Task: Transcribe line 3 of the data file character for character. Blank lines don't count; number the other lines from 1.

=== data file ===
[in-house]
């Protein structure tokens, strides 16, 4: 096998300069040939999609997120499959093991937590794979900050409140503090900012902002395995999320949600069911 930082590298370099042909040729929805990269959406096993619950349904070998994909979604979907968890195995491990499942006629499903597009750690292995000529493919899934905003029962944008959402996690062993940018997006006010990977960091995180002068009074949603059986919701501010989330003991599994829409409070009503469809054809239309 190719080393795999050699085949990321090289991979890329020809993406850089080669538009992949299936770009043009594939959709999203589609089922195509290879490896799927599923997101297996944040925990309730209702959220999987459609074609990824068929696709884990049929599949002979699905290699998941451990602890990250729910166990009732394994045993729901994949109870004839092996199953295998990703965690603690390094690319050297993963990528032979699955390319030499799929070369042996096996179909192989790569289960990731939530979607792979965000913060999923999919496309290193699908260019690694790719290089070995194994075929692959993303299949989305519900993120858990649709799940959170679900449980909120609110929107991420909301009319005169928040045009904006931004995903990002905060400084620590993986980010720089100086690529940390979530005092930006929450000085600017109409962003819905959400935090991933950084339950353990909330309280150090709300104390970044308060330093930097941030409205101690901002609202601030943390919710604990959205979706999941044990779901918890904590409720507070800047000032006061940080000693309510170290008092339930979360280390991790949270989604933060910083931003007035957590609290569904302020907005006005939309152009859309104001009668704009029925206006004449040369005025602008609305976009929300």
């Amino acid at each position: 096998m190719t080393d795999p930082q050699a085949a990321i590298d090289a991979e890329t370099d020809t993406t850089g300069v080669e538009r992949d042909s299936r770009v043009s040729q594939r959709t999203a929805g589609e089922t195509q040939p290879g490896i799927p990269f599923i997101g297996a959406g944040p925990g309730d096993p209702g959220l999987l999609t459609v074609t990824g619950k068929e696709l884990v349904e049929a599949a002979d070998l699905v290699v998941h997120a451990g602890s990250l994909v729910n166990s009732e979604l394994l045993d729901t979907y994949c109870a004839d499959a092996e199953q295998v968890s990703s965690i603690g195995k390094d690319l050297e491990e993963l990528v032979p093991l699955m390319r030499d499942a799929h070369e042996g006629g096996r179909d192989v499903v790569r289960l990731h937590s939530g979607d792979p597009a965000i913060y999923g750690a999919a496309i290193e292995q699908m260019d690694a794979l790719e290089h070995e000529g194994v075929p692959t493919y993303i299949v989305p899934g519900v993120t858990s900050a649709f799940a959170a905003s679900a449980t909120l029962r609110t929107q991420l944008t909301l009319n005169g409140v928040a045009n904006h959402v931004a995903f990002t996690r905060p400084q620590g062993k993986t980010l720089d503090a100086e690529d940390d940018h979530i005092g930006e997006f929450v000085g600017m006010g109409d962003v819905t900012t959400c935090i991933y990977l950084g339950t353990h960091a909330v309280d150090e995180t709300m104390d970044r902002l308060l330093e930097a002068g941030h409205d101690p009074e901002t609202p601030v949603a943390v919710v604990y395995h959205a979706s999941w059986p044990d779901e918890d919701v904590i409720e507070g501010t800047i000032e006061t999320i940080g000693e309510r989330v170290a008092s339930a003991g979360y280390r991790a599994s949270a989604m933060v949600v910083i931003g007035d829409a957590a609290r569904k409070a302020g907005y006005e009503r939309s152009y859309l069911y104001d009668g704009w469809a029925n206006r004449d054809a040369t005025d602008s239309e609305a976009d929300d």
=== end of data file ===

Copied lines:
């Amino acid at each position: 096998m190719t080393d795999p930082q050699a085949a990321i590298d090289a991979e890329t370099d020809t993406t850089g300069v080669e538009r992949d042909s299936r770009v043009s040729q594939r959709t999203a929805g589609e089922t195509q040939p290879g490896i799927p990269f599923i997101g297996a959406g944040p925990g309730d096993p209702g959220l999987l999609t459609v074609t990824g619950k068929e696709l884990v349904e049929a599949a002979d070998l699905v290699v998941h997120a451990g602890s990250l994909v729910n166990s009732e979604l394994l045993d729901t979907y994949c109870a004839d499959a092996e199953q295998v968890s990703s965690i603690g195995k390094d690319l050297e491990e993963l990528v032979p093991l699955m390319r030499d499942a799929h070369e042996g006629g096996r179909d192989v499903v790569r289960l990731h937590s939530g979607d792979p597009a965000i913060y999923g750690a999919a496309i290193e292995q699908m260019d690694a794979l790719e290089h070995e000529g194994v075929p692959t493919y993303i299949v989305p899934g519900v993120t858990s900050a649709f799940a959170a905003s679900a449980t909120l029962r609110t929107q991420l944008t909301l009319n005169g409140v928040a045009n904006h959402v931004a995903f990002t996690r905060p400084q620590g062993k993986t980010l720089d503090a100086e690529d940390d940018h979530i005092g930006e997006f929450v000085g600017m006010g109409d962003v819905t900012t959400c935090i991933y990977l950084g339950t353990h960091a909330v309280d150090e995180t709300m104390d970044r902002l308060l330093e930097a002068g941030h409205d101690p009074e901002t609202p601030v949603a943390v919710v604990y395995h959205a979706s999941w059986p044990d779901e918890d919701v904590i409720e507070g501010t800047i000032e006061t999320i940080g000693e309510r989330v170290a008092s339930a003991g979360y280390r991790a599994s949270a989604m933060v949600v910083i931003g007035d829409a957590a609290r569904k409070a302020g907005y006005e009503r939309s152009y859309l069911y104001d009668g704009w469809a029925n206006r004449d054809a040369t005025d602008s239309e609305a976009d929300d």